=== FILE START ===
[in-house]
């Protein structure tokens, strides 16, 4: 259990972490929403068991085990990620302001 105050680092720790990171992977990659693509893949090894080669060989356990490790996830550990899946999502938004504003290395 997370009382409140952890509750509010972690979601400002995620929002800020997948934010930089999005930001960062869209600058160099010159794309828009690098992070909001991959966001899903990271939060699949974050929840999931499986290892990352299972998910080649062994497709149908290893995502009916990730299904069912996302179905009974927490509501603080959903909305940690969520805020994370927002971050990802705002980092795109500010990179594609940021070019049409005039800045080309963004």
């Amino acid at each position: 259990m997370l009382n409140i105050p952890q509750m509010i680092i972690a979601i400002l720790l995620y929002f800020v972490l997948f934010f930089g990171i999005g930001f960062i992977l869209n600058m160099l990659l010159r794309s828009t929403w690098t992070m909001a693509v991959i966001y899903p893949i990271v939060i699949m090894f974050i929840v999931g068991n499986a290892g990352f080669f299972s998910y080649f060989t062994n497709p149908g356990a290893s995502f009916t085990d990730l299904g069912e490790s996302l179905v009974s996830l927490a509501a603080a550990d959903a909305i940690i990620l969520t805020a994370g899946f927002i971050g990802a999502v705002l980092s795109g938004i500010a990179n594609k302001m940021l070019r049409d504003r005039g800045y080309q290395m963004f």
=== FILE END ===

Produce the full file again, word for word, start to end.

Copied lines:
[in-house]
């Protein structure tokens, strides 16, 4: 259990972490929403068991085990990620302001 105050680092720790990171992977990659693509893949090894080669060989356990490790996830550990899946999502938004504003290395 997370009382409140952890509750509010972690979601400002995620929002800020997948934010930089999005930001960062869209600058160099010159794309828009690098992070909001991959966001899903990271939060699949974050929840999931499986290892990352299972998910080649062994497709149908290893995502009916990730299904069912996302179905009974927490509501603080959903909305940690969520805020994370927002971050990802705002980092795109500010990179594609940021070019049409005039800045080309963004």
């Amino acid at each position: 259990m997370l009382n409140i105050p952890q509750m509010i680092i972690a979601i400002l720790l995620y929002f800020v972490l997948f934010f930089g990171i999005g930001f960062i992977l869209n600058m160099l990659l010159r794309s828009t929403w690098t992070m909001a693509v991959i966001y899903p893949i990271v939060i699949m090894f974050i929840v999931g068991n499986a290892g990352f080669f299972s998910y080649f060989t062994n497709p149908g356990a290893s995502f009916t085990d990730l299904g069912e490790s996302l179905v009974s996830l927490a509501a603080a550990d959903a909305i940690i990620l969520t805020a994370g899946f927002i971050g990802a999502v705002l980092s795109g938004i500010a990179n594609k302001m940021l070019r049409d504003r005039g800045y080309q290395m963004f």